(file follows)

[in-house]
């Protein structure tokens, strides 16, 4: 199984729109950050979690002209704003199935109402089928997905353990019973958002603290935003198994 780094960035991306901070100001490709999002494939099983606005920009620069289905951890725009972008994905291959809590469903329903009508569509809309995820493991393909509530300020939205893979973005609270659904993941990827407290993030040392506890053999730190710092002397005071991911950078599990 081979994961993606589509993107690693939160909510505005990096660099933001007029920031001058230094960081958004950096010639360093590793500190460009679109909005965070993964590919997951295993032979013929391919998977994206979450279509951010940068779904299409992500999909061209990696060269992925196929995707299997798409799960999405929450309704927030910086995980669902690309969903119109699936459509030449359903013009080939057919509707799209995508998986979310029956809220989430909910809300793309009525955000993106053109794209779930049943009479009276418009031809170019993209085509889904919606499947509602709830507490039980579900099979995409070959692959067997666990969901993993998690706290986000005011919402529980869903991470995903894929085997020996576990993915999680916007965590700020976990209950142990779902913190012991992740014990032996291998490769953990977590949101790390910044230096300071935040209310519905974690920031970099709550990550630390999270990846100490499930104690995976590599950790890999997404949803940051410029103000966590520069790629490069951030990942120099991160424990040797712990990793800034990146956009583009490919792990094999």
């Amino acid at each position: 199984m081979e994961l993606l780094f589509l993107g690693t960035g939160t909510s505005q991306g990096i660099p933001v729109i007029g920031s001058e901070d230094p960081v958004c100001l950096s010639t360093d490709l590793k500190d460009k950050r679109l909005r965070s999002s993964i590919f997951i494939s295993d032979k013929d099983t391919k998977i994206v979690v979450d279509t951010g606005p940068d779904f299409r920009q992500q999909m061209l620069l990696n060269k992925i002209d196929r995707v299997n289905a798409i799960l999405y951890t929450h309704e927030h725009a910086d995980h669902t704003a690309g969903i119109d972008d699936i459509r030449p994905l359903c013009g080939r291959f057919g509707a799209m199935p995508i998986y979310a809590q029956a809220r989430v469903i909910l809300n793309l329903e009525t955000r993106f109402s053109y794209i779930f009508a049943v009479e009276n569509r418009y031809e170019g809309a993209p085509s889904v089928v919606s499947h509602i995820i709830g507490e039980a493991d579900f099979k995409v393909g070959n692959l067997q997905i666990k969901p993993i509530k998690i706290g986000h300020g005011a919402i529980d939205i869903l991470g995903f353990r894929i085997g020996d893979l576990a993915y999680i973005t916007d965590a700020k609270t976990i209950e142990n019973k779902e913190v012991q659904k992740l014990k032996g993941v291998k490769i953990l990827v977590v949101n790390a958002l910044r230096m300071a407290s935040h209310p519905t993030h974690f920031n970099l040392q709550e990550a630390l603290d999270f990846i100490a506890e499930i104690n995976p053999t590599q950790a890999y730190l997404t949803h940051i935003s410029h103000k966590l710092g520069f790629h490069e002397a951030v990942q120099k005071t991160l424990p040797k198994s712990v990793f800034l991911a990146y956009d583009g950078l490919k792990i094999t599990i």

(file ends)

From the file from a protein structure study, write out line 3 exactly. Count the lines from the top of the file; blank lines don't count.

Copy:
């Amino acid at each position: 199984m081979e994961l993606l780094f589509l993107g690693t960035g939160t909510s505005q991306g990096i660099p933001v729109i007029g920031s001058e901070d230094p960081v958004c100001l950096s010639t360093d490709l590793k500190d460009k950050r679109l909005r965070s999002s993964i590919f997951i494939s295993d032979k013929d099983t391919k998977i994206v979690v979450d279509t951010g606005p940068d779904f299409r920009q992500q999909m061209l620069l990696n060269k992925i002209d196929r995707v299997n289905a798409i799960l999405y951890t929450h309704e927030h725009a910086d995980h669902t704003a690309g969903i119109d972008d699936i459509r030449p994905l359903c013009g080939r291959f057919g509707a799209m199935p995508i998986y979310a809590q029956a809220r989430v469903i909910l809300n793309l329903e009525t955000r993106f109402s053109y794209i779930f009508a049943v009479e009276n569509r418009y031809e170019g809309a993209p085509s889904v089928v919606s499947h509602i995820i709830g507490e039980a493991d579900f099979k995409v393909g070959n692959l067997q997905i666990k969901p993993i509530k998690i706290g986000h300020g005011a919402i529980d939205i869903l991470g995903f353990r894929i085997g020996d893979l576990a993915y999680i973005t916007d965590a700020k609270t976990i209950e142990n019973k779902e913190v012991q659904k992740l014990k032996g993941v291998k490769i953990l990827v977590v949101n790390a958002l910044r230096m300071a407290s935040h209310p519905t993030h974690f920031n970099l040392q709550e990550a630390l603290d999270f990846i100490a506890e499930i104690n995976p053999t590599q950790a890999y730190l997404t949803h940051i935003s410029h103000k966590l710092g520069f790629h490069e002397a951030v990942q120099k005071t991160l424990p040797k198994s712990v990793f800034l991911a990146y956009d583009g950078l490919k792990i094999t599990i």